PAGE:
By the New Year of 1940 the War Office had agreed in principle to (a) the enhancement of officers' badges of rank with cloth in the colour of the arm-of-service; (b) strips of cloth in the same colours to be worn at the top of the sleeves by all ranks; and (c) the wearing of regimental flashes on Battledress. And so the rules for the wearing of battle insignia throughout the British Army were established. How far they were obeyed and how often they were ignored will become obvious to anyone reading Mike Chappell's splendid companion work to Men-At-Arms 182.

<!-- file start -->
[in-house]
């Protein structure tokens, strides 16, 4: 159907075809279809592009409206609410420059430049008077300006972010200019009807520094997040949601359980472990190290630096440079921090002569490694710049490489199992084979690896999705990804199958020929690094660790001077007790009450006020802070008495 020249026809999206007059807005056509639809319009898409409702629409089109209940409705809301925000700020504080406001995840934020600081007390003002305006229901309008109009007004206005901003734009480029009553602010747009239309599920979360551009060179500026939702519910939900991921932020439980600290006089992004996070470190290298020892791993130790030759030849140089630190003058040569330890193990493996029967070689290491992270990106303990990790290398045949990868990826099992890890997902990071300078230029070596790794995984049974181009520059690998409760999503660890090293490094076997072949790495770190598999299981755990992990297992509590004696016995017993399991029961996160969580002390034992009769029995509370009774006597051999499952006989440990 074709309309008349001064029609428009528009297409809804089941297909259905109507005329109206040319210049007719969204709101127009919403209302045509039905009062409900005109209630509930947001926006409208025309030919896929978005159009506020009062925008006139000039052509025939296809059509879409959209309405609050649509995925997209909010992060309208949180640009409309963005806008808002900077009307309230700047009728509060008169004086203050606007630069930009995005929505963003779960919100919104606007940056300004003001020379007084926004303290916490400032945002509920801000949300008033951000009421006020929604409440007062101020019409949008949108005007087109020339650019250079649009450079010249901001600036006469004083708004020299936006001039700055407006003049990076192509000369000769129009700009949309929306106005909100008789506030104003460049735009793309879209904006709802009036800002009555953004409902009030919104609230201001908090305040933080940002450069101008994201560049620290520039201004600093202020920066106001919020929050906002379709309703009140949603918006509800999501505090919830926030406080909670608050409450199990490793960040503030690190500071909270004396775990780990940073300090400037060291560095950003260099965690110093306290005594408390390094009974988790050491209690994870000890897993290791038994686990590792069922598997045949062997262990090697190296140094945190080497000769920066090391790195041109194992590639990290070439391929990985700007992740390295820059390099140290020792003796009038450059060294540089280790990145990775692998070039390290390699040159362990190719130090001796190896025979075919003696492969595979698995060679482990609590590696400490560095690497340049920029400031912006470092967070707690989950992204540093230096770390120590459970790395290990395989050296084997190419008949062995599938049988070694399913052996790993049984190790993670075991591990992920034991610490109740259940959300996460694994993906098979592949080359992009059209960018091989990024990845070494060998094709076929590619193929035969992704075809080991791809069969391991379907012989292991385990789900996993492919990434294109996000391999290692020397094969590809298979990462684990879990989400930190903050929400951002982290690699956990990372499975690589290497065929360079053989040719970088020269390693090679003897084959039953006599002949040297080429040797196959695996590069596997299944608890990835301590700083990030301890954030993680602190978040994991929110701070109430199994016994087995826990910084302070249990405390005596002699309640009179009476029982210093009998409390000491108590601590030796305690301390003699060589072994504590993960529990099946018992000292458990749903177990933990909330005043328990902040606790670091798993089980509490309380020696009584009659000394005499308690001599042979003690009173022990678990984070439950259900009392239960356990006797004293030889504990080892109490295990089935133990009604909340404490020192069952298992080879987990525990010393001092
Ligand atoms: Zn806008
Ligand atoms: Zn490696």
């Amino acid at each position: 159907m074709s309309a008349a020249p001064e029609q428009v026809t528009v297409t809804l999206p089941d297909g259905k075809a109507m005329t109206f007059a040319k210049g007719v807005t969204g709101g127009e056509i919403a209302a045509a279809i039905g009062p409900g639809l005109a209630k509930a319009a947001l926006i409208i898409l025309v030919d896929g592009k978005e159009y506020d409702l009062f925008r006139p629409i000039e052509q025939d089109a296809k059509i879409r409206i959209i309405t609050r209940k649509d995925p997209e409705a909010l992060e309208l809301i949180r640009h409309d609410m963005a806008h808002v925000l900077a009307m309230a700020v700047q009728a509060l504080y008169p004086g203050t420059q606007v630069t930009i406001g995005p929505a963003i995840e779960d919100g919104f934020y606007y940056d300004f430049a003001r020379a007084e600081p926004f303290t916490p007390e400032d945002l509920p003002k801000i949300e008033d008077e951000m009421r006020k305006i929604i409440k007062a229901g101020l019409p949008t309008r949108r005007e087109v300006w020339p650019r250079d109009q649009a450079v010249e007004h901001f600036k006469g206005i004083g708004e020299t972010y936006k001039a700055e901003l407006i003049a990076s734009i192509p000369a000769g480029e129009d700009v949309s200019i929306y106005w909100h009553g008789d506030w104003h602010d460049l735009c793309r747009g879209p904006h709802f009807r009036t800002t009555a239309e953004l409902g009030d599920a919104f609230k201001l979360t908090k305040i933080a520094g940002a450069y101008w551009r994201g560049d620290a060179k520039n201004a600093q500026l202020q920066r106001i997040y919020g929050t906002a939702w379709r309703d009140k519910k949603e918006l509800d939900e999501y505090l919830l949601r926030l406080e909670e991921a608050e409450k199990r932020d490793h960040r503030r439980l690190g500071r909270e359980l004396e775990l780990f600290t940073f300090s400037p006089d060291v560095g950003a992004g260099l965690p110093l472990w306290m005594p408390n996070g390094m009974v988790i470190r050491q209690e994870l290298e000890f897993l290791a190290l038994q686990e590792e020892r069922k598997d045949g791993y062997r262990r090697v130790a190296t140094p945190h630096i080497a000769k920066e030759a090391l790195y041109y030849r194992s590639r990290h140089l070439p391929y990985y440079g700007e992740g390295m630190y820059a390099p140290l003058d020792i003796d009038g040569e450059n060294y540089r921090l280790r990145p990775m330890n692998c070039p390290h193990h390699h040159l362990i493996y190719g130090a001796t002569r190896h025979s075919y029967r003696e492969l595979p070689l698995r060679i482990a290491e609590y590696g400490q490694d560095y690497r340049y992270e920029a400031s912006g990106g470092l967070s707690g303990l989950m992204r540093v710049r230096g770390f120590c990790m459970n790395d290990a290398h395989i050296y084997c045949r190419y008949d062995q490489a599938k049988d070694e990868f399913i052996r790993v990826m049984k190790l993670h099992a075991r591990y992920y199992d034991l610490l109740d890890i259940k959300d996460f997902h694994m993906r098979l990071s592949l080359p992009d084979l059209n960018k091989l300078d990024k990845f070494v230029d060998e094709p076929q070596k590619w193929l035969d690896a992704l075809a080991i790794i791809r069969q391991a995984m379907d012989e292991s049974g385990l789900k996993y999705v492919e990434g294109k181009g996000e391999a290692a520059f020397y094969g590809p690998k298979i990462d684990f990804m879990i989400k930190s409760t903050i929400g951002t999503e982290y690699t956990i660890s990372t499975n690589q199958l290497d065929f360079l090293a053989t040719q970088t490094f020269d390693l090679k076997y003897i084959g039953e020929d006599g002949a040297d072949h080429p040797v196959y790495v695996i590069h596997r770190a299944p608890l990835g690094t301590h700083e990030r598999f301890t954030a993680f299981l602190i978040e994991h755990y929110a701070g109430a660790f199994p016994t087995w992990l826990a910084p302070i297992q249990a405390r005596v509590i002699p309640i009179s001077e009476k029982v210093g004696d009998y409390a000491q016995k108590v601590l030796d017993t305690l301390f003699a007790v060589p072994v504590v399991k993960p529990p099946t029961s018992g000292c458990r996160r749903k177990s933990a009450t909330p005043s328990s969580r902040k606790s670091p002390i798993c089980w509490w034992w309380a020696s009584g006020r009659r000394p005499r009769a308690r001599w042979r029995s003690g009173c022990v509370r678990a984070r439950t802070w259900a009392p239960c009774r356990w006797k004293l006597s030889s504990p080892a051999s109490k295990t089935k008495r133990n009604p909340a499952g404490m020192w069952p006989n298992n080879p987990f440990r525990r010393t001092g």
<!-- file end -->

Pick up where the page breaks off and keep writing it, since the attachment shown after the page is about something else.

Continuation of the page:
About the Author
Mike Chappell comes from an Aldershot family with British Army connections stretching back several generations. He enlisted as a teenage private in the Royal Hampshire Regiment in 1952. Over the next 22 years of infantry soldiering, many of them spent with the Gloucester Regiment, he held every rank and many regimental appointments up to WO1 and Regimental Sergeant Major. he retired in 1974, as RSM of the 1st Battalion The Wessex Regiment (Rifle Volunteers), after seeing service in Malaya, Cyprus, Swaziland, Libya, Germany, Ulster and home garrisons. He began painting military subjects in 1968 and since then has gained worldwide popularity as a military illustrator.